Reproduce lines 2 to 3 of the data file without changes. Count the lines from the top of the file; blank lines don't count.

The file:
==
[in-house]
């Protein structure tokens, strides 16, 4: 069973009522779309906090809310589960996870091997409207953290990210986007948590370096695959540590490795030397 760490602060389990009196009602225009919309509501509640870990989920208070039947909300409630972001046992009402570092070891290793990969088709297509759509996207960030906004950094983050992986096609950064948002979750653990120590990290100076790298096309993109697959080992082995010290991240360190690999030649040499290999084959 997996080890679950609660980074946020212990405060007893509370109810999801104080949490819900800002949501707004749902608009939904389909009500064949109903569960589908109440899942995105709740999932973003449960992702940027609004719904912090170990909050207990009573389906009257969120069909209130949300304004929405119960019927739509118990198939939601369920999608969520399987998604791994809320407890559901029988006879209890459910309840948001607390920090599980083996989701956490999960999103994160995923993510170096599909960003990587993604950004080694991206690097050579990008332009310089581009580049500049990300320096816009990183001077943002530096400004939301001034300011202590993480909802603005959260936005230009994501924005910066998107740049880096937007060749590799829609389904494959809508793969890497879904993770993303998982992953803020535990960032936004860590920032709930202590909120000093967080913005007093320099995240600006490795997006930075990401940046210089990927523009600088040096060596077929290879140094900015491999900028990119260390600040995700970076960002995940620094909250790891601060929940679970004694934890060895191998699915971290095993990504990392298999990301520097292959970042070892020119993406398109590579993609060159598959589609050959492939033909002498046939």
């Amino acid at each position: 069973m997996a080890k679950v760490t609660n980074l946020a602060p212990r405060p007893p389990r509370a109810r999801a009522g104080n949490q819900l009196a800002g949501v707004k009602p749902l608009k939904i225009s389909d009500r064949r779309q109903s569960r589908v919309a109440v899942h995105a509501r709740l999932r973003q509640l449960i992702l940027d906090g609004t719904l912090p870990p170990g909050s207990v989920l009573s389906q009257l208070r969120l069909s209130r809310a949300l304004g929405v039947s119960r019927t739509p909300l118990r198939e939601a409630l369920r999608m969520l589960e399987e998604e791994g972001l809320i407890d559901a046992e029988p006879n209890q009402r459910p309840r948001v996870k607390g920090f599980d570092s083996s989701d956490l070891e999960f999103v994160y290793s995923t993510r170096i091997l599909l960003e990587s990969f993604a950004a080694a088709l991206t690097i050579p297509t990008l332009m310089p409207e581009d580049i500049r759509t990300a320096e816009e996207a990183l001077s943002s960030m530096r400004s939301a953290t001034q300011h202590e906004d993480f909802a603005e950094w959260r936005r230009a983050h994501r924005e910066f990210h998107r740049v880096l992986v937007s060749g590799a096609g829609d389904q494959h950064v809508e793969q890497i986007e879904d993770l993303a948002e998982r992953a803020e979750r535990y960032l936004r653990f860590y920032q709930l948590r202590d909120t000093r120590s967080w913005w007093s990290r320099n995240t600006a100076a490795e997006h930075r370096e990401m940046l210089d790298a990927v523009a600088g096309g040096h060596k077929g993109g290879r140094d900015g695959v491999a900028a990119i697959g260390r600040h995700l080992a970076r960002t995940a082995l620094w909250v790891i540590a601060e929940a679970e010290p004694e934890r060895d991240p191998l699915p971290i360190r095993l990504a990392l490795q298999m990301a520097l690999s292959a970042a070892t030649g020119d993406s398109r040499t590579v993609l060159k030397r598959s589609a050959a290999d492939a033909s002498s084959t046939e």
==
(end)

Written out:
């Protein structure tokens, strides 16, 4: 069973009522779309906090809310589960996870091997409207953290990210986007948590370096695959540590490795030397 760490602060389990009196009602225009919309509501509640870990989920208070039947909300409630972001046992009402570092070891290793990969088709297509759509996207960030906004950094983050992986096609950064948002979750653990120590990290100076790298096309993109697959080992082995010290991240360190690999030649040499290999084959 997996080890679950609660980074946020212990405060007893509370109810999801104080949490819900800002949501707004749902608009939904389909009500064949109903569960589908109440899942995105709740999932973003449960992702940027609004719904912090170990909050207990009573389906009257969120069909209130949300304004929405119960019927739509118990198939939601369920999608969520399987998604791994809320407890559901029988006879209890459910309840948001607390920090599980083996989701956490999960999103994160995923993510170096599909960003990587993604950004080694991206690097050579990008332009310089581009580049500049990300320096816009990183001077943002530096400004939301001034300011202590993480909802603005959260936005230009994501924005910066998107740049880096937007060749590799829609389904494959809508793969890497879904993770993303998982992953803020535990960032936004860590920032709930202590909120000093967080913005007093320099995240600006490795997006930075990401940046210089990927523009600088040096060596077929290879140094900015491999900028990119260390600040995700970076960002995940620094909250790891601060929940679970004694934890060895191998699915971290095993990504990392298999990301520097292959970042070892020119993406398109590579993609060159598959589609050959492939033909002498046939």
């Amino acid at each position: 069973m997996a080890k679950v760490t609660n980074l946020a602060p212990r405060p007893p389990r509370a109810r999801a009522g104080n949490q819900l009196a800002g949501v707004k009602p749902l608009k939904i225009s389909d009500r064949r779309q109903s569960r589908v919309a109440v899942h995105a509501r709740l999932r973003q509640l449960i992702l940027d906090g609004t719904l912090p870990p170990g909050s207990v989920l009573s389906q009257l208070r969120l069909s209130r809310a949300l304004g929405v039947s119960r019927t739509p909300l118990r198939e939601a409630l369920r999608m969520l589960e399987e998604e791994g972001l809320i407890d559901a046992e029988p006879n209890q009402r459910p309840r948001v996870k607390g920090f599980d570092s083996s989701d956490l070891e999960f999103v994160y290793s995923t993510r170096i091997l599909l960003e990587s990969f993604a950004a080694a088709l991206t690097i050579p297509t990008l332009m310089p409207e581009d580049i500049r759509t990300a320096e816009e996207a990183l001077s943002s960030m530096r400004s939301a953290t001034q300011h202590e906004d993480f909802a603005e950094w959260r936005r230009a983050h994501r924005e910066f990210h998107r740049v880096l992986v937007s060749g590799a096609g829609d389904q494959h950064v809508e793969q890497i986007e879904d993770l993303a948002e998982r992953a803020e979750r535990y960032l936004r653990f860590y920032q709930l948590r202590d909120t000093r120590s967080w913005w007093s990290r320099n995240t600006a100076a490795e997006h930075r370096e990401m940046l210089d790298a990927v523009a600088g096309g040096h060596k077929g993109g290879r140094d900015g695959v491999a900028a990119i697959g260390r600040h995700l080992a970076r960002t995940a082995l620094w909250v790891i540590a601060e929940a679970e010290p004694e934890r060895d991240p191998l699915p971290i360190r095993l990504a990392l490795q298999m990301a520097l690999s292959a970042a070892t030649g020119d993406s398109r040499t590579v993609l060159k030397r598959s589609a050959a290999d492939a033909s002498s084959t046939e």